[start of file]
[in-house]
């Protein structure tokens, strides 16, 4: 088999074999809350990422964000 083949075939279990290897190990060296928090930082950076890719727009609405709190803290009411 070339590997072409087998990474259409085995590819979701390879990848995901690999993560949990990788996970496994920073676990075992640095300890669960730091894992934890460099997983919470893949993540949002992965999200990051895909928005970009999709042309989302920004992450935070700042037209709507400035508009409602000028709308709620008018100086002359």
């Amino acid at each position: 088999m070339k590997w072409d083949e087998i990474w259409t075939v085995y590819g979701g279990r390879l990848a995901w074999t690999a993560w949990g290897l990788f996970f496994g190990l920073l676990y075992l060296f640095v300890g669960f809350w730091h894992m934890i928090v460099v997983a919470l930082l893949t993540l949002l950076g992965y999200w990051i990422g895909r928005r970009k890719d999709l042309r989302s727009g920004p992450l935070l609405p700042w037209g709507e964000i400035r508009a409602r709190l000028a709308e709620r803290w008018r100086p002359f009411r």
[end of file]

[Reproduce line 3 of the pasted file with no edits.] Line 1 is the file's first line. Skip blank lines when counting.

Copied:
């Amino acid at each position: 088999m070339k590997w072409d083949e087998i990474w259409t075939v085995y590819g979701g279990r390879l990848a995901w074999t690999a993560w949990g290897l990788f996970f496994g190990l920073l676990y075992l060296f640095v300890g669960f809350w730091h894992m934890i928090v460099v997983a919470l930082l893949t993540l949002l950076g992965y999200w990051i990422g895909r928005r970009k890719d999709l042309r989302s727009g920004p992450l935070l609405p700042w037209g709507e964000i400035r508009a409602r709190l000028a709308e709620r803290w008018r100086p002359f009411r």